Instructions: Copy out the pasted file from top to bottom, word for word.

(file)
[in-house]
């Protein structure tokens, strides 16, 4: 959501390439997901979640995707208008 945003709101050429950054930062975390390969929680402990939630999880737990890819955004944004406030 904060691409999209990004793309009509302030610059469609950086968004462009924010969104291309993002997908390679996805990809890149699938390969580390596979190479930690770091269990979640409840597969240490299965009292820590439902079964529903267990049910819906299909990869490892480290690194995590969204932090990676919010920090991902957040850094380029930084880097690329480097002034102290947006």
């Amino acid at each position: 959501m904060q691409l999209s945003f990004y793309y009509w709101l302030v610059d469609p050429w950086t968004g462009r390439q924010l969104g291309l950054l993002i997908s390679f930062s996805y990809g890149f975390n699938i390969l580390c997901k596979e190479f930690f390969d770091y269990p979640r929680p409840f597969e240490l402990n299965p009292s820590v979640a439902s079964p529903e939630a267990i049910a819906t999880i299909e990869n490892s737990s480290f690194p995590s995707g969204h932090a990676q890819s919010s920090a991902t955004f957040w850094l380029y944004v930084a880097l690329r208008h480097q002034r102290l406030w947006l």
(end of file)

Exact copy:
[in-house]
């Protein structure tokens, strides 16, 4: 959501390439997901979640995707208008 945003709101050429950054930062975390390969929680402990939630999880737990890819955004944004406030 904060691409999209990004793309009509302030610059469609950086968004462009924010969104291309993002997908390679996805990809890149699938390969580390596979190479930690770091269990979640409840597969240490299965009292820590439902079964529903267990049910819906299909990869490892480290690194995590969204932090990676919010920090991902957040850094380029930084880097690329480097002034102290947006």
């Amino acid at each position: 959501m904060q691409l999209s945003f990004y793309y009509w709101l302030v610059d469609p050429w950086t968004g462009r390439q924010l969104g291309l950054l993002i997908s390679f930062s996805y990809g890149f975390n699938i390969l580390c997901k596979e190479f930690f390969d770091y269990p979640r929680p409840f597969e240490l402990n299965p009292s820590v979640a439902s079964p529903e939630a267990i049910a819906t999880i299909e990869n490892s737990s480290f690194p995590s995707g969204h932090a990676q890819s919010s920090a991902t955004f957040w850094l380029y944004v930084a880097l690329r208008h480097q002034r102290l406030w947006l």